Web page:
Monday, December 17, 2018

Clara B. Rees - Queen Mother of the Iris World

by Jean Richter

While Clara B. Rees (together with her sister Ruth) introduced only 28 iris during her lifetime, she remains one of the most impactful American iris hybridizers, largely through her first introduction, the astounding iris breakthrough 'Snow Flurry' (C.B. Rees 1939).

'Snow Flurry' (C.B. Rees 1939) photo by Jean Richter

'Snow Flurry' was the result of a cross of the white iris 'Purissima' and pastel orchid pink 'Thais.' The resulting seed pod had only two seeds, one of which was shriveled and was discarded. The other produced a blue-white iris of unparalleled size and ruffling, held on large well-branched stalks. As I have related in a previous blog of Carl Salbach, Ms. Rees' sister Ruth cut several of its flowers, securing them with tissue paper in a shoebox, and made an all-day journey by train, ferry, and trolley all the way from San Jose to Salbach's home in the Berkeley hills. Upon seeing the magnificent flower Salbach was so amazed that, after seeing the plant in Rees' San Jose garden, he purchased her entire stock. He also kept a stalk in cold storage until the AIS convention in Oakland the following week - upon its presentation to the assembled irisarians there were audible gasps, and numerous orders of rhizomes were made. Its premiere into the iris world was so remarkable that an article on the subject appeared in the local newspaper.

'Snow Flurry's breeding potential was recognized immediately by hybridizer Orville Fay, who went on to create numerous award-winning 'Snow Flurry' progeny. Although producing no pollen, 'Snow Flurry' proved to be an excellent pod parent for many iris, passing down her most excellent traits. The photo below from the January 1968 AIS Bulletin shows Ms. Rees with a stalk of 'Snow Flurry' and a board showing its multitude of progeny.

Clara B. Rees and 'Snow Flurry' (January 1968 AIS Bulletin)

Clara B. Rees was born and lived her early life on a farm in Ohio. It was here that she learned her love of plants and flowers, and made her first hybridizing efforts with amaryllis. After her father passed away, she, her mother, and her sister Ruth moved to San Jose, California to be near her other sister Mildred (Mrs. Bert E. Loehr).

The Rees sisters. from left: Mildred, Ruth, and Clara (photo courtesy of Bryce Williamson)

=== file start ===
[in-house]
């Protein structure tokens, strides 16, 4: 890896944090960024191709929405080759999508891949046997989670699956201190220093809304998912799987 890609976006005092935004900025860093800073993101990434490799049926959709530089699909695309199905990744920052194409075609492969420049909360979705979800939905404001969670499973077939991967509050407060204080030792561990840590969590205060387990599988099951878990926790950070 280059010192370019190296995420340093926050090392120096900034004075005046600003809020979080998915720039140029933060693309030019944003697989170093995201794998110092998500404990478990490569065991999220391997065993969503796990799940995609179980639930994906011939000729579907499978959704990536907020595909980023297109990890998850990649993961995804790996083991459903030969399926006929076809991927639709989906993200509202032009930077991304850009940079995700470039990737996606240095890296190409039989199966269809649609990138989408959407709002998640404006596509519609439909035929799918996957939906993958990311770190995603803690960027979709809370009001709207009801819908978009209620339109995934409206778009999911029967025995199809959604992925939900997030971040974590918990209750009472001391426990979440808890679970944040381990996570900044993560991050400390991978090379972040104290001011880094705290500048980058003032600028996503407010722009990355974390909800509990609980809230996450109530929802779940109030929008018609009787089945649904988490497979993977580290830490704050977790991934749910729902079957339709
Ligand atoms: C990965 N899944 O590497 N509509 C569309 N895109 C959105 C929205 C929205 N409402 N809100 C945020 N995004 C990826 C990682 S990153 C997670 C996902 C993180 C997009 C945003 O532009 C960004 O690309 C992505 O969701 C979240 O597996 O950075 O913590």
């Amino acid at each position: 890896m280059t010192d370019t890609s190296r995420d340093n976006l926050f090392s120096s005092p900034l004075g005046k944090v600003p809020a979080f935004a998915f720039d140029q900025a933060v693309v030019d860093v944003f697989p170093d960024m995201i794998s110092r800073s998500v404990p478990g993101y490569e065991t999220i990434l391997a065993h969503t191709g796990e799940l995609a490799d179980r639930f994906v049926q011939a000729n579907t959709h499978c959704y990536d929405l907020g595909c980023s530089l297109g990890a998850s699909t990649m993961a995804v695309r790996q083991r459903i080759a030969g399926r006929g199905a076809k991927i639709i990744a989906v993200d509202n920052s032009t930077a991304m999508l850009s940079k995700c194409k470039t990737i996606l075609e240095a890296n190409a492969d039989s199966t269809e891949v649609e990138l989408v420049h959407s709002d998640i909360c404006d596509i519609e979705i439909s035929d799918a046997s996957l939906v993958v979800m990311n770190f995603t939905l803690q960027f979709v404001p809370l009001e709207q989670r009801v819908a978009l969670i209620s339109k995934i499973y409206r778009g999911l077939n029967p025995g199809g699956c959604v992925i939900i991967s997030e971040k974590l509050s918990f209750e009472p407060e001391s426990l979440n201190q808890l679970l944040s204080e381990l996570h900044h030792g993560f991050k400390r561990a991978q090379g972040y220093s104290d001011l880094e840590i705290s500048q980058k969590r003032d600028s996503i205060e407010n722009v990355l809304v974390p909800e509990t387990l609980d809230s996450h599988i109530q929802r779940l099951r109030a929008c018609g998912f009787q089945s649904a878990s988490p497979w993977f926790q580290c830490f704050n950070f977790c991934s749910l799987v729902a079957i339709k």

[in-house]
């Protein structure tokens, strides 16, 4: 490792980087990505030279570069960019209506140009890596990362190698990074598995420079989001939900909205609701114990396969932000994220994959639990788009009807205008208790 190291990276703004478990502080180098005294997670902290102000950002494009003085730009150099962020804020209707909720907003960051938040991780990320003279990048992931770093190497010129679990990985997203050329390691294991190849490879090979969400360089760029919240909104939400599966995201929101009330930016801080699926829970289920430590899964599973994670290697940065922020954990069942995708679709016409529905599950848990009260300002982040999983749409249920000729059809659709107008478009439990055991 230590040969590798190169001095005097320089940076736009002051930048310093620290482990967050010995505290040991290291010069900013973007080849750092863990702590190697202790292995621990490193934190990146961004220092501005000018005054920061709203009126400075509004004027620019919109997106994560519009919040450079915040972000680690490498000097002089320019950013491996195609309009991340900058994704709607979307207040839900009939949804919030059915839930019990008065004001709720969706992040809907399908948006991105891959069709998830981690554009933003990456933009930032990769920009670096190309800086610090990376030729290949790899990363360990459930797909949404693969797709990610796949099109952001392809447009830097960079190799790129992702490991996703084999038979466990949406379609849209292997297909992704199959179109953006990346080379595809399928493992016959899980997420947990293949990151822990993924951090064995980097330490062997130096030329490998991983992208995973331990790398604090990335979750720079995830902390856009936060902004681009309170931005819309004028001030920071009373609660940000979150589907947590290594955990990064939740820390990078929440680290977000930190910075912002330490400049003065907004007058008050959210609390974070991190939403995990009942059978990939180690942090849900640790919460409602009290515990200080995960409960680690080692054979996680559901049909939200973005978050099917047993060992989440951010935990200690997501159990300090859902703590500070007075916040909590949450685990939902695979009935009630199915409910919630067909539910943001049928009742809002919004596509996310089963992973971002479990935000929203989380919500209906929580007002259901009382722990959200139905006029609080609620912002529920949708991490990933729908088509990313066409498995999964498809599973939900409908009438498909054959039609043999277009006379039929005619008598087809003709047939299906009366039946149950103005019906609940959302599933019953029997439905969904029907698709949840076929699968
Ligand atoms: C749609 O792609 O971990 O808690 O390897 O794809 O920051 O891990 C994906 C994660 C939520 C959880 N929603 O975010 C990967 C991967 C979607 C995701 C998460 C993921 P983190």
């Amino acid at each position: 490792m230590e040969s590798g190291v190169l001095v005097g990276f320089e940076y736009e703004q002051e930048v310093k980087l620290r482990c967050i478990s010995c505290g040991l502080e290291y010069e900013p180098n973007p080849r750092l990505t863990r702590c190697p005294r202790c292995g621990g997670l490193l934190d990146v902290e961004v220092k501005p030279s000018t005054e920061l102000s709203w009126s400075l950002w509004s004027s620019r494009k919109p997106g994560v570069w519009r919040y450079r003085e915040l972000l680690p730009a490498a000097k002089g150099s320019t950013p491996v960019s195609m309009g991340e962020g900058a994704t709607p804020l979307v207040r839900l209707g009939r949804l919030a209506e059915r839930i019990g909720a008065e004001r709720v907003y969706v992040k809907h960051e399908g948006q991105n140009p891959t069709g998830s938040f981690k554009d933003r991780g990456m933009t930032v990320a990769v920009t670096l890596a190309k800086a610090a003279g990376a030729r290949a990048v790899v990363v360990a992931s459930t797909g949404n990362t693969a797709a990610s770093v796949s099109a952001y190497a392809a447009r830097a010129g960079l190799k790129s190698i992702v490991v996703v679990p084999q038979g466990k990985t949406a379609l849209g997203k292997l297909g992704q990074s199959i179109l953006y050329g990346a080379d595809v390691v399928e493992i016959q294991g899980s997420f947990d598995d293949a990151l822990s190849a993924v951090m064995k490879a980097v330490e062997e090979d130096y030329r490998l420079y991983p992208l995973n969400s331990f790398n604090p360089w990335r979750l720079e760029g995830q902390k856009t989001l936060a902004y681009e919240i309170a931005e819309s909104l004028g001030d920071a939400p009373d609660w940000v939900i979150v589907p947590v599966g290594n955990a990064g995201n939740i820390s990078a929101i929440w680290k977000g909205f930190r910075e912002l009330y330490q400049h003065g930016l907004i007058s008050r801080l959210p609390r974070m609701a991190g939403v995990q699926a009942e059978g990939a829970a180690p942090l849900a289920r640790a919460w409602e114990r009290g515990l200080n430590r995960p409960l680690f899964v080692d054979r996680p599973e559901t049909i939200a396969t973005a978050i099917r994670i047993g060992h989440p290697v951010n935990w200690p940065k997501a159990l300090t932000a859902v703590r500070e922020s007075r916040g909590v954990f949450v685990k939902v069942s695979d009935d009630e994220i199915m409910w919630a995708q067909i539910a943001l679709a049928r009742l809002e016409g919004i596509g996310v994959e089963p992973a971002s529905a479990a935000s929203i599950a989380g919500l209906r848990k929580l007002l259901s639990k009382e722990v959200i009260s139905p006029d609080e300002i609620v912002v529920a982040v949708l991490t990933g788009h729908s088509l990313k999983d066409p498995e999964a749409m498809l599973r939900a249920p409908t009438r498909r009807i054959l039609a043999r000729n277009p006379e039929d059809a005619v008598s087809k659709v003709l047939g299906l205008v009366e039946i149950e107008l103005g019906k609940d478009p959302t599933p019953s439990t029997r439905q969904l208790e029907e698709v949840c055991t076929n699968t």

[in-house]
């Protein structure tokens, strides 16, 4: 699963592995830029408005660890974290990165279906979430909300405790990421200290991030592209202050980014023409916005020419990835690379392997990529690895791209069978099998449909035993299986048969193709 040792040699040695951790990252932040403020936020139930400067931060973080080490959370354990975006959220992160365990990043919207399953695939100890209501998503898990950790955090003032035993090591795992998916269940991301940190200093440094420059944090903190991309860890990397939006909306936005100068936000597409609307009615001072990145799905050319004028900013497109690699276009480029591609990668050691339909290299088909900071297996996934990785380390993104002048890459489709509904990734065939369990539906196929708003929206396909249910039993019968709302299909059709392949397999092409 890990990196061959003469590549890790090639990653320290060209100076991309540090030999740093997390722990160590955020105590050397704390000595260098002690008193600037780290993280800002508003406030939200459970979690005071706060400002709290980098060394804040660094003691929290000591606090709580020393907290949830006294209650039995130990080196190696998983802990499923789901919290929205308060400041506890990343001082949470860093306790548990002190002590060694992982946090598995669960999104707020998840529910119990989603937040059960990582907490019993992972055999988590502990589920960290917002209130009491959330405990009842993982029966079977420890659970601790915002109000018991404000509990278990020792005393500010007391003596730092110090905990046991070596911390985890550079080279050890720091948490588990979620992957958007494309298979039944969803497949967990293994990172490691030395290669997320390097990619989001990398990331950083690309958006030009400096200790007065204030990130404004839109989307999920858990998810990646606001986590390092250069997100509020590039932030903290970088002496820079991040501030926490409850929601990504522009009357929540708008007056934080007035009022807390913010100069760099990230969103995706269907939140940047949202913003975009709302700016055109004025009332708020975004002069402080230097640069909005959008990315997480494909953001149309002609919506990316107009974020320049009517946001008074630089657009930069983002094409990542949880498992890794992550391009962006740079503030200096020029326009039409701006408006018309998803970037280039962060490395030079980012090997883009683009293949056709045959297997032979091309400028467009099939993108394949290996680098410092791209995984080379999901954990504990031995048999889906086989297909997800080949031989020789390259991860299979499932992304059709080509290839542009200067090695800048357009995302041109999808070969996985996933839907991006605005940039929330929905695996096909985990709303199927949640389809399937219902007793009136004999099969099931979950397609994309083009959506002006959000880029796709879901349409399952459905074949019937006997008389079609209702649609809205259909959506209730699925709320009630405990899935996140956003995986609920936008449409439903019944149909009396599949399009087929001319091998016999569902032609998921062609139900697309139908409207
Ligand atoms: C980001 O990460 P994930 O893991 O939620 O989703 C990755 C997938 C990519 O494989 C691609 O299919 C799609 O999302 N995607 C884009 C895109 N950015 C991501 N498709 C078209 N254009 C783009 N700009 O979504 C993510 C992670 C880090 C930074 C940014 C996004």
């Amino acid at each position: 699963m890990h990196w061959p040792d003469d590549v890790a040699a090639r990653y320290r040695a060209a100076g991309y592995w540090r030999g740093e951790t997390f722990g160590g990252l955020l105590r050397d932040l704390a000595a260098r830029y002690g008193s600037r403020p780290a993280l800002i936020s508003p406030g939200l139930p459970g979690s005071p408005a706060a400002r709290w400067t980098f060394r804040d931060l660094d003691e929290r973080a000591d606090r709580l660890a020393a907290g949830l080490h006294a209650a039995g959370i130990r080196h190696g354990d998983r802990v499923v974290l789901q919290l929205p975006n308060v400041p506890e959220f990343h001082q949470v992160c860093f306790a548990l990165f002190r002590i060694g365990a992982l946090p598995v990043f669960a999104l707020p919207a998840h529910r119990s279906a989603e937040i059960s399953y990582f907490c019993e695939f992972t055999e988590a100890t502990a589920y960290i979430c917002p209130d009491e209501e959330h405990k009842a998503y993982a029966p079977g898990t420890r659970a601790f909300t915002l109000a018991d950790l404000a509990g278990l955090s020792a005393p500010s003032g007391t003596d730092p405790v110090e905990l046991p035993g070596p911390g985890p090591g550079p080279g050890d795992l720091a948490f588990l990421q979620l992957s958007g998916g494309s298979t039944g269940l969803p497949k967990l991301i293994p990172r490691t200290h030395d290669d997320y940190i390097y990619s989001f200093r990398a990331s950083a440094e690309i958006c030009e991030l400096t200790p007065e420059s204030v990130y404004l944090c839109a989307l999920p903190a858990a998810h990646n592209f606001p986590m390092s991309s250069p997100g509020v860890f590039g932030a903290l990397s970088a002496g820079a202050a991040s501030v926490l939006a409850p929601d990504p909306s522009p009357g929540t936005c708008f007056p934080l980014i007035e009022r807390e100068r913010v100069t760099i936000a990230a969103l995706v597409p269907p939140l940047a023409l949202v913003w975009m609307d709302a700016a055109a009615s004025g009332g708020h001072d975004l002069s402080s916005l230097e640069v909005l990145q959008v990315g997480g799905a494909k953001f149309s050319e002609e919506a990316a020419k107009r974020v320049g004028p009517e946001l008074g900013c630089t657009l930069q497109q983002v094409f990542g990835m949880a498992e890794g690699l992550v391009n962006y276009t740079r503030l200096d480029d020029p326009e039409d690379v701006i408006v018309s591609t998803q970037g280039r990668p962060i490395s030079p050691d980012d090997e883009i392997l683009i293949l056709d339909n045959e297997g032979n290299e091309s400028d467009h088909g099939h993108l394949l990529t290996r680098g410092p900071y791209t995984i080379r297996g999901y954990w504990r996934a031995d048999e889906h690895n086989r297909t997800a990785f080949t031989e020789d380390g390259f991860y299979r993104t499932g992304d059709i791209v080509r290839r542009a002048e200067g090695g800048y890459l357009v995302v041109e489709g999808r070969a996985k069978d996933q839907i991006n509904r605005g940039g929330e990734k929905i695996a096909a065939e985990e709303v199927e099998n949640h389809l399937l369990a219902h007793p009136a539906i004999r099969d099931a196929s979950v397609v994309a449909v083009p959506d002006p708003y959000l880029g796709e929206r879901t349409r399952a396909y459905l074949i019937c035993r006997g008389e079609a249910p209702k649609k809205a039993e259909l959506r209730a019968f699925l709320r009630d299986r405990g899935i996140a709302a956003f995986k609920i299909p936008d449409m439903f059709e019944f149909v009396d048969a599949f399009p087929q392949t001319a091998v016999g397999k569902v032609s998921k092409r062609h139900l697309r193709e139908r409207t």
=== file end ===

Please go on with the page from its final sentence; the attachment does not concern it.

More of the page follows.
Although Clara had a strong early interest in tulips, the San Jose climate made working with them impractical, and she began concentrating on iris instead. She and Ruth (who referred to herself as Clara's "Girl Friday" in iris matters) soon filled the garden of their San Jose home with many of the latest varieties of iris, as well as many other plants.

 Clara B. Rees in her garden  (photo courtesy of Bryce Williamson)

Clara raised 600 to 1000 seedlings per year, but was very selective in what she chose for introduction. She introduced a number of 'Snow Flurry' progeny herself, including the yellow-tinged white iris 'Easter Sunrise' registered in 1944.

'Easter Sunrise' C.B. Rees, registered 1944  (photo by Bluebird Haven Iris Garden)

'Easter Sunrise' was the parent of the lovely yellow 'Sarah Lester,' a joint introduction of Clara and Ruth.

 'Sarah Lester' (C.B. and R. Rees, registered 1949)  (photo by Mikey Lango)

The red-purple 'Fire Flurry' is another child of 'Snow Flurry.'

'Fire Flurry' (C.B. Rees 1957) photo from Historic Iris Preservation Society

Clara even produced an arilbred iris from 'Snow Flurry,' 'Flurry Mohr' whose pollen parent was the important arilbred iris 'Capitola.'

'Flurry Mohr' by C.B. Rees, registered 1949 (photo by Bluebird Haven Iris Garden)

Late in her life Ms. Rees produced a number of large, ruffled introductions, such as 'Light and Lovely' (C.B. Rees 1966).

'Light and Lovely' (C.B. Rees 1966)   photo by Larry Harder

'Touch of Elegance' (C.B. Rees 1962) has a tangerine beard as its focal point.

'Touch of Elegance' (C.B. Rees 1962)   photo by Rosalie Figge

'Waltzing' (C.B. Rees 1969) shows remarkable form and ruffling for its time.

'Waltzing' (C.B. Rees 1969)   photo by Larry Harder

Clara B. Rees received numerous honors in her lifetime. She received the AIS Hybridizer's Medal in 1967, and the AIS named their annual award for best white iris the Clara B. Rees Cup. In 1957 a group of irisarians in the San Jose area organized the Clara B. Rees Iris Society, a club that is still active today.

Clara B. Rees passed away in 1970 at the age of 90. Wherever iris are grown, Clara B. Rees and 'Snow Flurry' will be remembered.
Distinguished irisarians at a Region 14 spring meeting in San Jose admiring a clump of 'Snow Flurry'. Front row from left: Roy Oliphant, Bernice Roe, Melba Hamblen, and Clara B. Rees. Back row from left: Larry Gaulter, Harry Randall, and Robert Carney.   Photo courtesy of Bryce Williamson.


  1. A wonderful article! The photos are priceless ... and the people were dressed for a church service! Reminded me of my childhood when every struggling farmer had a clean, pressed suit every Sunday!

  2. Great Article. Thanks Jean for doing all the research and bringing Clara B Rees to us.

  3. How great this article was. I lived in her home from 1991-1996 and always wondered what she looked like and how she started her career. I lived there where Marriots took over her job of breeding and growing. I hear he got all her instructions from the basement of her sisters house next door after her death. So her legacy lives on.

  4. I lived in her home 1991-1996 and always wondered how she got her start. Nice article.

  5. I feel really happy to have seen your webpage
    Message from Santa

  6. Ruth Reese lived two Doors Down from my grandmother Bernice Roe. Their nurseries had a connecting path in the back along the railroad tracks where they used to trade Iris back and forth in wheelbarrows in order to fill orders on time.


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